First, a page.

That was sobering to read.
  11. Taylee

    Taylee Member

    From another perspective. Last job opening we had resulted in almost 300 resumes, about 175 of which came in the first four days. I was doing both the job of the SE and ASE and that doesn't mean sitting on my ass watching the process. My only day off of the week, I spent about 12 hours reading through those 175 and sending replies. For me, it's not enough just to send a note that says, "Resume received." I try to put some individual thought into my responses. The job description was specific as were the job requirements, yet more than half came from those not even close to qualifying for the job. Do I still spend hours replying to those or is a form response OK? It's a tough call, but either one takes significant time. Should the person sending the resume know he/she isn't qualified? It's frustrating to seek, for example, a "copy editor with three years experience at a daily" only to receive resumes from recent college grads with writing experience or from veteran writers in the business who send a list of writing awards they've won and never mention the ability or desire to edit copy? Only a couple noted a lack of qualifications, but added that if the position is filled from within to consider them for that opening. And while I'm on a roll, for those of you sending resumes, make sure to get the names of the person and company correct. I don't think someone deserves a response when a resume is sent to "Steve" when my name is "Scott"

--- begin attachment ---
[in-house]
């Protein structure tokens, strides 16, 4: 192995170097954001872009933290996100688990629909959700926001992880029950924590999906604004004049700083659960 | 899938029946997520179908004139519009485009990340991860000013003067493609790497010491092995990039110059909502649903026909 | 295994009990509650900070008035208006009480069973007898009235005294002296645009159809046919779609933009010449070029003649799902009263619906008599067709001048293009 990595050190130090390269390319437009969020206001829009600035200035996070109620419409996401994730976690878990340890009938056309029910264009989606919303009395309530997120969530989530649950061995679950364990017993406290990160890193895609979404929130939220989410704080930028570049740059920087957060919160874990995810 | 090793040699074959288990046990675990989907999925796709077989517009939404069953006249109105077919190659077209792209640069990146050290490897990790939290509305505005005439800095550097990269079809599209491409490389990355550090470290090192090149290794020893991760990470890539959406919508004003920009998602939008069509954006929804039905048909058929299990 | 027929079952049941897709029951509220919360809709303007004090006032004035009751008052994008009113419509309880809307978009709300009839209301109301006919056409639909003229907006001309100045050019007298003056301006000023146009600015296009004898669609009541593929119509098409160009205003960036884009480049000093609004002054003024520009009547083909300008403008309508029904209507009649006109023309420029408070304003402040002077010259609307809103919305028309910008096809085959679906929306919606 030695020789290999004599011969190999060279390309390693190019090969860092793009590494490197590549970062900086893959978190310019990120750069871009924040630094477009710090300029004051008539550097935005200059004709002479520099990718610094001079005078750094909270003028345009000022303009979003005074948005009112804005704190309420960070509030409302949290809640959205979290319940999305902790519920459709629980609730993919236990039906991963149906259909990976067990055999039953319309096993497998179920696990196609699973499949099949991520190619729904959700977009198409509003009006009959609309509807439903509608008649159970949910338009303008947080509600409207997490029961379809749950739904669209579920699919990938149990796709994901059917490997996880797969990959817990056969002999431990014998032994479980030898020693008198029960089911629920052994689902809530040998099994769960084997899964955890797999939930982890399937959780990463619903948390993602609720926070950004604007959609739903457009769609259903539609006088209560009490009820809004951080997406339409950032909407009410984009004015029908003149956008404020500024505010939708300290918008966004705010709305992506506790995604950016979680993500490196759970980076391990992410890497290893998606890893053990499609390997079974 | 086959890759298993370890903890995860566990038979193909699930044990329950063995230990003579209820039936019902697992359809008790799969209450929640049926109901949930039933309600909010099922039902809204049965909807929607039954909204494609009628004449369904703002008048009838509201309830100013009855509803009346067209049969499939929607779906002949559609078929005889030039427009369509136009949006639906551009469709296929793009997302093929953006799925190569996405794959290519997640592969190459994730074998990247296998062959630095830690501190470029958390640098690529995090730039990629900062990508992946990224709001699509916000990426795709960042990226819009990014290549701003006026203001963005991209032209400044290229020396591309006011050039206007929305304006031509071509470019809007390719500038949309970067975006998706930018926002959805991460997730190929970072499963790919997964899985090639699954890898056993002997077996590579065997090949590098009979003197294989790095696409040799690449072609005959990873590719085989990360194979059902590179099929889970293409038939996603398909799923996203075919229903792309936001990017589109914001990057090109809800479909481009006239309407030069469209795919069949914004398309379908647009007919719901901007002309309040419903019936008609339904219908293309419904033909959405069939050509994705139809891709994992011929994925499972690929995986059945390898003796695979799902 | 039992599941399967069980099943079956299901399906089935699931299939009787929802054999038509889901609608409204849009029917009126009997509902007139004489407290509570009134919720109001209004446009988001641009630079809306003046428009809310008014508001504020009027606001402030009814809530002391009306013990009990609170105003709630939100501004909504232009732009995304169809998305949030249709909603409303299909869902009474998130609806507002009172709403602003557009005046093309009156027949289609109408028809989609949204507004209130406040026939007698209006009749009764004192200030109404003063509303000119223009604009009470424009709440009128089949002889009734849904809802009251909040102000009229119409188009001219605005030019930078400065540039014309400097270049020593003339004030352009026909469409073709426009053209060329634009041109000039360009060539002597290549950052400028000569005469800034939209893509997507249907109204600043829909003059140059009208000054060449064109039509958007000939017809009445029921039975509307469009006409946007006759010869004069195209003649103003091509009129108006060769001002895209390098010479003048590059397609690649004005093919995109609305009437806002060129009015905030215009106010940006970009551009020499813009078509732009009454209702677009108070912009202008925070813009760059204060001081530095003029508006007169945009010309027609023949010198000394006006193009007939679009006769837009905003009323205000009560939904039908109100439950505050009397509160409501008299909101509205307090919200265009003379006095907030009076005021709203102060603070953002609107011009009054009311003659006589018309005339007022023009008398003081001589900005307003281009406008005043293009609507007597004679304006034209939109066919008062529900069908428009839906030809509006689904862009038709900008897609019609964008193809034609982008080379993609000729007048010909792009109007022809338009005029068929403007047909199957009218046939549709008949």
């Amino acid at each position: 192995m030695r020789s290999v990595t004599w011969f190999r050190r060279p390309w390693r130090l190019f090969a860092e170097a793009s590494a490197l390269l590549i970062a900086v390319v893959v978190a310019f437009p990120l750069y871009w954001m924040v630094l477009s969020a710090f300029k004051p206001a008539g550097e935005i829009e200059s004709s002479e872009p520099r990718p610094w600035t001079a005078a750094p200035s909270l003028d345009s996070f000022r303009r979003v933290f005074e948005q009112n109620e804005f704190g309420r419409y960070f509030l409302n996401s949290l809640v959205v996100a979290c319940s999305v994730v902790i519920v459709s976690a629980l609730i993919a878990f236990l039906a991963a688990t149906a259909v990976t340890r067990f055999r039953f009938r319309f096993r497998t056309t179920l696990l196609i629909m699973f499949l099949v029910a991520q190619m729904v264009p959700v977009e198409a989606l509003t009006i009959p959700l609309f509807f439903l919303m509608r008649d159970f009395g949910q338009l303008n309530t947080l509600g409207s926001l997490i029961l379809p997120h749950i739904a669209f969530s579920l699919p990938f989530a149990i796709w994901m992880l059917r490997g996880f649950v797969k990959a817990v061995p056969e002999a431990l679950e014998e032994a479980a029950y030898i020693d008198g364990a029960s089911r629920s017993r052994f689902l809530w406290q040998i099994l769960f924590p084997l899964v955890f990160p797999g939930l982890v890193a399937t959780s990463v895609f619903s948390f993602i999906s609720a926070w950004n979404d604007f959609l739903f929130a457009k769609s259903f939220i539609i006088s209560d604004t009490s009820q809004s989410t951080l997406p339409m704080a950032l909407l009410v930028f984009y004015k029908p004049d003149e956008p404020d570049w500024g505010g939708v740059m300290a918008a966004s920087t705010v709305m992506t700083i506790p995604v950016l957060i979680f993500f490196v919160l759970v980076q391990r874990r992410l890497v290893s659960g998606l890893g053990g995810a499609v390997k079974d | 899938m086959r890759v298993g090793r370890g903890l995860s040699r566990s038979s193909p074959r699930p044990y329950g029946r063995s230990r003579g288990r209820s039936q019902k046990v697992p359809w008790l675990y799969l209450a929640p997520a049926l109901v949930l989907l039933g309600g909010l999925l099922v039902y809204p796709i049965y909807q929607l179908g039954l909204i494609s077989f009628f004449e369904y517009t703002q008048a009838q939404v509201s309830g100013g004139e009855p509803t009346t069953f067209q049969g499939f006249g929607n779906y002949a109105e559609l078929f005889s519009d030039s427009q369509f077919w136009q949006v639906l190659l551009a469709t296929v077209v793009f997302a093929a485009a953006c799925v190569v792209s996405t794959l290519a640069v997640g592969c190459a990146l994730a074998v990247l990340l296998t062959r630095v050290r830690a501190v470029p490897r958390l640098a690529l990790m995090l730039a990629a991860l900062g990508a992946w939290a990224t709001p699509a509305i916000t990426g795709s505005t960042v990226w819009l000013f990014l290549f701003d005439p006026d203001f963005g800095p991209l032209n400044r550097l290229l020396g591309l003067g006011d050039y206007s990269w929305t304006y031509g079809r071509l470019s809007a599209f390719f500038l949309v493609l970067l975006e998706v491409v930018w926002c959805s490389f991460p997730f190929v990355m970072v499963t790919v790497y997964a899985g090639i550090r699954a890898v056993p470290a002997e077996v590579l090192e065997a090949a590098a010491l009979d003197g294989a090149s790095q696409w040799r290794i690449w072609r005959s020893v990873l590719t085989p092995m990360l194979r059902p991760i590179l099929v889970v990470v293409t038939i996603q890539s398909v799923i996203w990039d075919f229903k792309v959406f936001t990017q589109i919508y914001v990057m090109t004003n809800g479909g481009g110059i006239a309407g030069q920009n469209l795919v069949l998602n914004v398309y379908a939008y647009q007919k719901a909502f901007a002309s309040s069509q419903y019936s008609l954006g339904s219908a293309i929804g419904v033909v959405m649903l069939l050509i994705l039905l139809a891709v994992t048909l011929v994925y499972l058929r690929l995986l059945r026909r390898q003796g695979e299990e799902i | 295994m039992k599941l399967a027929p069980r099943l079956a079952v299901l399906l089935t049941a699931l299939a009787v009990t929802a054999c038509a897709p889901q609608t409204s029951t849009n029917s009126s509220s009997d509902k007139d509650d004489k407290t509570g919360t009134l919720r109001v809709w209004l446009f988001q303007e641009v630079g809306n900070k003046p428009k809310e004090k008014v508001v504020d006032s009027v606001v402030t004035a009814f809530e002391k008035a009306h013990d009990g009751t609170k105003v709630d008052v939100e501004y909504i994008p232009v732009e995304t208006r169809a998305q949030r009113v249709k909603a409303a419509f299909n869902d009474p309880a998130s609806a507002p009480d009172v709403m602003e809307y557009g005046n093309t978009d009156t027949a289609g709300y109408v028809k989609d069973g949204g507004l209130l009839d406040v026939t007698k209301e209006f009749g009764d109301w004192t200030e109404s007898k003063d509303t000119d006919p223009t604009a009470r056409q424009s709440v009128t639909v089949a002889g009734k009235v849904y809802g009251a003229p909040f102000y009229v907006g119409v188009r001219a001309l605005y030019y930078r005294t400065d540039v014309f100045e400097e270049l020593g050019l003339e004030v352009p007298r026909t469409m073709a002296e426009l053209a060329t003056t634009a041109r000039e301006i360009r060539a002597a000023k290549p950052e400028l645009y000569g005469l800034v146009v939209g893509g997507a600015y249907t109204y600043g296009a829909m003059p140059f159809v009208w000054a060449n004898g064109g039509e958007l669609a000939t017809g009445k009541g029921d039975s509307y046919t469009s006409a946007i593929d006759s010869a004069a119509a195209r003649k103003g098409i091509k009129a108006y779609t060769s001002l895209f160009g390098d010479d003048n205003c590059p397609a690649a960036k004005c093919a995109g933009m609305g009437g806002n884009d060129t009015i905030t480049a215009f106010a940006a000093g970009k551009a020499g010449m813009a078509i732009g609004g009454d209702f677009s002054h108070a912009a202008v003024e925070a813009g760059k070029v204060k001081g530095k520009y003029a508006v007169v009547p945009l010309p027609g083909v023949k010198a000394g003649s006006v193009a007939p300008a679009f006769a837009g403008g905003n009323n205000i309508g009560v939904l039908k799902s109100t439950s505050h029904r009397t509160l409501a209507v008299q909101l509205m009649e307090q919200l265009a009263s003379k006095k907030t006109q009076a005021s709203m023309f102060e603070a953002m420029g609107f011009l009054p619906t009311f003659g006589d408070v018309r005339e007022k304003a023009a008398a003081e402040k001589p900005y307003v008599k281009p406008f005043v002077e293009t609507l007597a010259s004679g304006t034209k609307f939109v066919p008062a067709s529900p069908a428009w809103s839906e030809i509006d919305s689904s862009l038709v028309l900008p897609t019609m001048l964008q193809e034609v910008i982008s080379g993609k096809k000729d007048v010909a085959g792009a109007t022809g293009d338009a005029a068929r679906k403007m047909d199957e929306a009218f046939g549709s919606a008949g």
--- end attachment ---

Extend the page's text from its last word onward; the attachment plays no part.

There it is. Have at it.
  12. hondo

    hondo Well-Known Member

    This is all part and parcel of a sad lack of management skills by supervisors within the newsroom. With very few exceptions, none of them took any courses in college in how to relate to people in term of doing job interviews, hiring, firing, etc. It's the same reason why they're also so lacking in knowledge of laws regarding wages, hours and other labor situations, and think they can tell you that you won't be paid for overtime or while you're stuck in an airport, etc. They have no clue. Some of been able to learn on the fly and do good jobs, mainly because they're people persons. Others simply suck at every aspect of dealing with people in a professional work environment.